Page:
June 2018

RW 128
THEME: Mental Health
Reformed Worship Issue 128 cover

Articles in this issue:

  • Last night I was offered mulberry sauce for my cheesecake and I felt myself recoil. It’s not that I don’t like mulberry sauce. I have never even tasted mulberry sauce. But I used to have a mulberry tree in my backyard—a lovely mulberry tree that dropped big, juicy, purple berries all over my yard and left behind a fermenting wasteland of purple juice. The mess—the stench! My daughter was six months old, getting ready to crawl, and I envisioned a future of purple handprints and footprints all over my home. Before the next summer that tree was down.

  • The parables of the kingdom that Jesus told are word pictures that entreat the hearers to engage the imagination and visualize the story.

  • Most worship services regularly include preaching examples and prayers for people living with physical illnesses. Do your worship services regularly include people living with mental illnesses in these same ways? If not, why not? If so, what language is used for people who live with mental illnesses? Are psychological disorders or symptoms named? Are themes of human struggle and resilience, lament and hope included in your services?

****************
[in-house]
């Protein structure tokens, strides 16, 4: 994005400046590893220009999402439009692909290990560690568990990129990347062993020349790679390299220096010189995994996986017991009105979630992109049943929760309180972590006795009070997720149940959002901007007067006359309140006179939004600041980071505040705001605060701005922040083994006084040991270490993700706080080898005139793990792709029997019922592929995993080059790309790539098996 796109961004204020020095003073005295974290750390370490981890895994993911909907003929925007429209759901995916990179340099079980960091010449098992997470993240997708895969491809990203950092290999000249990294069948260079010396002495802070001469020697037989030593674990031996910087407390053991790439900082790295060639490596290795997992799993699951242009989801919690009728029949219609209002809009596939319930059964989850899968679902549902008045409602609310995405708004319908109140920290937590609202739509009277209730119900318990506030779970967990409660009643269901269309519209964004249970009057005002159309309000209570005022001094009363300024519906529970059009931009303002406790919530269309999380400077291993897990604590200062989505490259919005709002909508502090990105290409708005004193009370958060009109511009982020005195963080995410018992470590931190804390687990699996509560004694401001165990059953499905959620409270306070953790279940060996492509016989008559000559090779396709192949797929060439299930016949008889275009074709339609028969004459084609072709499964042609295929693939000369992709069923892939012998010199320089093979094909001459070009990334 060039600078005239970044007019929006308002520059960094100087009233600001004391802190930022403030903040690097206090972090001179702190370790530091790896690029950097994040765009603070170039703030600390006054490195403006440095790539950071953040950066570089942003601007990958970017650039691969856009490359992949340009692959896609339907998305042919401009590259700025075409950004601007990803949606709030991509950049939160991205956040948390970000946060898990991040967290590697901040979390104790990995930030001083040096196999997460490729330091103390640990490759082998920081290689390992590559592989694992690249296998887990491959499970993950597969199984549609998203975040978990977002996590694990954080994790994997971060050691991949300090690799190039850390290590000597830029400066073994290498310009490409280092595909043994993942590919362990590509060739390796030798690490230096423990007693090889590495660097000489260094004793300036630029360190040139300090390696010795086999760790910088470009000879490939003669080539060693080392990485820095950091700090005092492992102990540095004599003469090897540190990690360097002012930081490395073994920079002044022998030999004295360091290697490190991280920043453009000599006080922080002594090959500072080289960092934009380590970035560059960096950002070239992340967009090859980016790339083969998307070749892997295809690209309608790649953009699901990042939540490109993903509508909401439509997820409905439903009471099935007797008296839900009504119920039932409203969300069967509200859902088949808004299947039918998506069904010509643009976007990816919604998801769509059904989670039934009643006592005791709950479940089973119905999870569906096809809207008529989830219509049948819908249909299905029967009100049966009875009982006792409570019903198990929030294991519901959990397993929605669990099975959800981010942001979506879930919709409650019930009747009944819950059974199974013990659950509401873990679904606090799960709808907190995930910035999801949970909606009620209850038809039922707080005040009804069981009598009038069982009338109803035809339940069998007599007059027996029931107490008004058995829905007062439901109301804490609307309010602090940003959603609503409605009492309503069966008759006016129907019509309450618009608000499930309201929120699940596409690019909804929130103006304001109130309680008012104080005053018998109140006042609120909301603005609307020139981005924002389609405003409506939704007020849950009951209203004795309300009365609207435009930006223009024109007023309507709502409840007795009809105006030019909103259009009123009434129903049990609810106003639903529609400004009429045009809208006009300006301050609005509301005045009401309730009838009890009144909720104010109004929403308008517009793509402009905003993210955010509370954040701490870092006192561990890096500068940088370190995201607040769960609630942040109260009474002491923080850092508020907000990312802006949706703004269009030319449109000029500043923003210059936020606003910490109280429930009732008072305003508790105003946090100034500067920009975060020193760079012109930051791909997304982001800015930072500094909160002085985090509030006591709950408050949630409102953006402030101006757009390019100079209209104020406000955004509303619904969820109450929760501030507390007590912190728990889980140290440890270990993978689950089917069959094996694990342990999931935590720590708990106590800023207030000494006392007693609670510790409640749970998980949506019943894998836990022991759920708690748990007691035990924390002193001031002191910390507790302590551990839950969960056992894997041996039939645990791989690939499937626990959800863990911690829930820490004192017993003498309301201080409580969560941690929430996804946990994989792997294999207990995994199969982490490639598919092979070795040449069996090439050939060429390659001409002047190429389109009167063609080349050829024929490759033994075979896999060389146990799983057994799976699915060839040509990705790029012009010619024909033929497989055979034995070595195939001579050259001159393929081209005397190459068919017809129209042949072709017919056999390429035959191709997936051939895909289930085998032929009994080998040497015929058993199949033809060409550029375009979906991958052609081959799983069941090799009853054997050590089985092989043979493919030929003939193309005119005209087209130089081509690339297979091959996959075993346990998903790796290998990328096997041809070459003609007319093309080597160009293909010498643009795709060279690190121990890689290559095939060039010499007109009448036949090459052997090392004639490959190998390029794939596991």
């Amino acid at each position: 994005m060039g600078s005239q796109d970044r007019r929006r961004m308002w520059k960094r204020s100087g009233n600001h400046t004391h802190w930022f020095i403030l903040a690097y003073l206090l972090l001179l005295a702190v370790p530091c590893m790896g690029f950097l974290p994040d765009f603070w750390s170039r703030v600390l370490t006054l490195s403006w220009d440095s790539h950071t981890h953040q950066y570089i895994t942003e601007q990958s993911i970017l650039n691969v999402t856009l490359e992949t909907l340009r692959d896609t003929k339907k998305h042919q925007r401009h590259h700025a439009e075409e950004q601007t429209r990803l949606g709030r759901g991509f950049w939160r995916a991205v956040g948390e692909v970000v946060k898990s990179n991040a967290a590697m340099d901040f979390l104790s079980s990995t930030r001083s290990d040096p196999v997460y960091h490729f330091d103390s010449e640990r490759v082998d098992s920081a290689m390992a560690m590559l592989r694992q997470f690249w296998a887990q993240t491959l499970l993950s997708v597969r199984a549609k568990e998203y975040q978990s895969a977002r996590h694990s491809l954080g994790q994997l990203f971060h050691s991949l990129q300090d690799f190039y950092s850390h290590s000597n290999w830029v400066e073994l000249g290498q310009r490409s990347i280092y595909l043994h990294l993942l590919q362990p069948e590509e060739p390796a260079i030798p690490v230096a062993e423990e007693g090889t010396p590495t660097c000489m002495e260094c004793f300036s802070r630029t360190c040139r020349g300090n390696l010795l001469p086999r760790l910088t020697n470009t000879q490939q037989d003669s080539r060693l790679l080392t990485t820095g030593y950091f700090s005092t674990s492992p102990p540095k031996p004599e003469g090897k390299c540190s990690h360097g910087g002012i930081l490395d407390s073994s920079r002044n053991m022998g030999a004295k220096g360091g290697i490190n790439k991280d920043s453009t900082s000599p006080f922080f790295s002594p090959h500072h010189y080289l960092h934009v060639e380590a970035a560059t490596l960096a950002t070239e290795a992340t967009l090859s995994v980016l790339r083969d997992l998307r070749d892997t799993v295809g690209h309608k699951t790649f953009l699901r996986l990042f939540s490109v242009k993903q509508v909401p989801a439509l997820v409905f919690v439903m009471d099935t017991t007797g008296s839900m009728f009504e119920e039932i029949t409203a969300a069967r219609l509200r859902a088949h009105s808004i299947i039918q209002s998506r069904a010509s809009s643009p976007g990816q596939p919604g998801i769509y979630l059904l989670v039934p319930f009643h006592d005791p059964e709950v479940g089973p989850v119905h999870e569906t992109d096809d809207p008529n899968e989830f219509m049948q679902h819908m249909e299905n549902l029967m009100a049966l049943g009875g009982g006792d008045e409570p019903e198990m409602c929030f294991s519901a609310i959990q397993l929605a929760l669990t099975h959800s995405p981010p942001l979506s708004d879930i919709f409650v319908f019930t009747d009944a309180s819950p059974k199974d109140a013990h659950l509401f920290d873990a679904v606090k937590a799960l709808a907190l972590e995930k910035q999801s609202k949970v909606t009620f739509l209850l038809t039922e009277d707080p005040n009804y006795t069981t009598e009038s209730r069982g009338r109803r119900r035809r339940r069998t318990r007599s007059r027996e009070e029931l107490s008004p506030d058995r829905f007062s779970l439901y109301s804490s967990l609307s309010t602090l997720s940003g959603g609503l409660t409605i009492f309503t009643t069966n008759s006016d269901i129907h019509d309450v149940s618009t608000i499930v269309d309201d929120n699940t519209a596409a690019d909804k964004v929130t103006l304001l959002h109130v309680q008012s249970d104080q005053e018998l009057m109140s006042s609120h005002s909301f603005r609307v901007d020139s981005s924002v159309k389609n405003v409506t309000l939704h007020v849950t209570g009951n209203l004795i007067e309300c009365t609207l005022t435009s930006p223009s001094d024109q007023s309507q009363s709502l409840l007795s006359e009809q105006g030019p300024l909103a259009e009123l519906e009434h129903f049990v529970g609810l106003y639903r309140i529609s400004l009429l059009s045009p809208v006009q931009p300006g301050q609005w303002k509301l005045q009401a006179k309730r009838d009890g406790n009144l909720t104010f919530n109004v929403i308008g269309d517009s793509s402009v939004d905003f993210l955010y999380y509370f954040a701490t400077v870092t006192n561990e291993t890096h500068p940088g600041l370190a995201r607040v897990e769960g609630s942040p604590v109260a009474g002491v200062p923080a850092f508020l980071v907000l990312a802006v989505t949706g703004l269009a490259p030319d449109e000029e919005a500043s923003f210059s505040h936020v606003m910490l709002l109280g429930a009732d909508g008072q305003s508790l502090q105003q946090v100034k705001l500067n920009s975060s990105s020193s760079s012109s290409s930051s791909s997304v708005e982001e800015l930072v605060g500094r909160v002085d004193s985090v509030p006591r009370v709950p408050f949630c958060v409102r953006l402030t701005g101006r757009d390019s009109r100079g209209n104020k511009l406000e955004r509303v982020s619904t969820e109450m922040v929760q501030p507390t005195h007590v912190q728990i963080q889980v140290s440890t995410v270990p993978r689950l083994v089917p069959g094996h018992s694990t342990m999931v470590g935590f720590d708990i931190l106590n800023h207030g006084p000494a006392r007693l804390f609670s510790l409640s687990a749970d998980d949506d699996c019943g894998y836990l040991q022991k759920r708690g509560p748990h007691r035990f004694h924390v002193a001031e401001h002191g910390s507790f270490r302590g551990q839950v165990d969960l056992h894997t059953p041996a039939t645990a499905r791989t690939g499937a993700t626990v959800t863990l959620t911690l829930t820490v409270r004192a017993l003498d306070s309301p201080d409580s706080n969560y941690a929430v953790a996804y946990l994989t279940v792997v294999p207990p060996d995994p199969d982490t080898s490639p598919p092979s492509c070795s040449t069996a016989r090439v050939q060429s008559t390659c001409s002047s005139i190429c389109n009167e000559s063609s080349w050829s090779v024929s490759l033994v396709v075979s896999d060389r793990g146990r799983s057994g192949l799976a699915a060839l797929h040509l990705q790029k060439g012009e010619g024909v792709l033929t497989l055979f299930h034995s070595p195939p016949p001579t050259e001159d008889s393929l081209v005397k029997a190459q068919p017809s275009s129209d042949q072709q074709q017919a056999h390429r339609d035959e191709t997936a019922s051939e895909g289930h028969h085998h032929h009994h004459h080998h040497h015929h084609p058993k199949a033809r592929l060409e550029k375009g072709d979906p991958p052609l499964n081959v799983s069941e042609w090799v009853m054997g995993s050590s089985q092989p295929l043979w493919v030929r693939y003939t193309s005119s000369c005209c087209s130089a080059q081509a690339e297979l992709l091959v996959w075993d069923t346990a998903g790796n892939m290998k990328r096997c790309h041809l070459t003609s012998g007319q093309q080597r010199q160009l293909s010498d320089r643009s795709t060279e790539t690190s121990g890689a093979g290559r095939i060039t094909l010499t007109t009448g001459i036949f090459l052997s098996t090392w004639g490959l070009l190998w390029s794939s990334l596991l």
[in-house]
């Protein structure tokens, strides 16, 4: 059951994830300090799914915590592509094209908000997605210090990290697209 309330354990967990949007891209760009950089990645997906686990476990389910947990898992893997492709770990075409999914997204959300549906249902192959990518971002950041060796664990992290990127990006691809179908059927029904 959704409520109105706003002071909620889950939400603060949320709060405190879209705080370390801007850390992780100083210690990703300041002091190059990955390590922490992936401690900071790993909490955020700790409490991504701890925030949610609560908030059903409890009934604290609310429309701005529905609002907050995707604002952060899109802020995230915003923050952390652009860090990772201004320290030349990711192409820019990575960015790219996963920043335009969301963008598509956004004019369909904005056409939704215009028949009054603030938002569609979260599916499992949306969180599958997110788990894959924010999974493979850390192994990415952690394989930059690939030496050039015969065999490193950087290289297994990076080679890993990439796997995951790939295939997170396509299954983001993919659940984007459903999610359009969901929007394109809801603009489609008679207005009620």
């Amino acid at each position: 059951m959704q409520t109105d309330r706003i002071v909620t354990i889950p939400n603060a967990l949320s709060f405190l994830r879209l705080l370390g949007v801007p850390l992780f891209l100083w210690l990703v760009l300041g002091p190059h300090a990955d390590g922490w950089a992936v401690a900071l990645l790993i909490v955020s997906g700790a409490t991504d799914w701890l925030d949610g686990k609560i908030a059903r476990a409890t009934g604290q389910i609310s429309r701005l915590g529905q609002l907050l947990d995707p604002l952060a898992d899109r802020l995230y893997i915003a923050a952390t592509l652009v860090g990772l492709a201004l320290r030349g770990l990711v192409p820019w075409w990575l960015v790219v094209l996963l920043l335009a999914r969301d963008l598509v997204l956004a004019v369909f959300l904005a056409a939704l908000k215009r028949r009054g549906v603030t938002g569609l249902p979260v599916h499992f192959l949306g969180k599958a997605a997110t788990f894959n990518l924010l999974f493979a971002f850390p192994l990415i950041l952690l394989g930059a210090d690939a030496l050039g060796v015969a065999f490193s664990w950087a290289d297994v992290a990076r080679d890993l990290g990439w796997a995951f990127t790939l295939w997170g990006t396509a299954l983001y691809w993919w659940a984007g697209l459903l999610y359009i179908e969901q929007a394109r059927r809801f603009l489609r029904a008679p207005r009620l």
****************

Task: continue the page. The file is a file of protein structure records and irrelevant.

• I work as a chaplain at a private, nonprofit, intentionally Christian agency that offers residential treatment for boys and girls ages seven to nineteen. The majority of the residents are wards of the state, waiting to be adopted or to enter foster care. On average, the youth stay in the program six to eighteen months, allowing for significant relationships to be built. I offer spiritual care to the clients through pastoral counseling, weekly worship services, Bible studies, and off-campus volunteer opportunities.

  • In one of the congregations I served, a friend of mine went through the training to become a Stephen Minister. Stephen Ministers work alongside the church’s elders and pastors in providing pastoral care to members of the congregation. One week the training focused on how to handle mental health issues. The training was given by an expert from a local Christian mental health hospital, and among the topics covered that week were depression but also more severe chronic conditions including bipolar disorder and schizophrenia.

  • Lord, you are the great Healer.
    Today we pray for those who live with mental illnesses.
    For those crippled by depression and anxious feelings,

    bring healing, bring peace.

    For those who suffer from the high and lows of severe mood swings,

    bring healing, bring peace.

    For those who are tormented by voices and hallucinations,

    bring healing, bring peace.

    For those who find it difficult to cope with tasks of daily living,

    bring healing, bring peace.

  • Psalms 139 and 88

    Psalm 139 is a testimony to God’s unlimited capacity to know us and to be present with us. Psalm 88, by contrast, is a psalm of lament and unrelenting darkness and is the only psalm that does not include a vow of praise or a statement of hope.

    Yet Psalm 139 contains surprising verses of imprecation asking for God’s vengeance, and even amid the darkness of Psalm 88 the psalmist cries out to the God believed to be his Savior.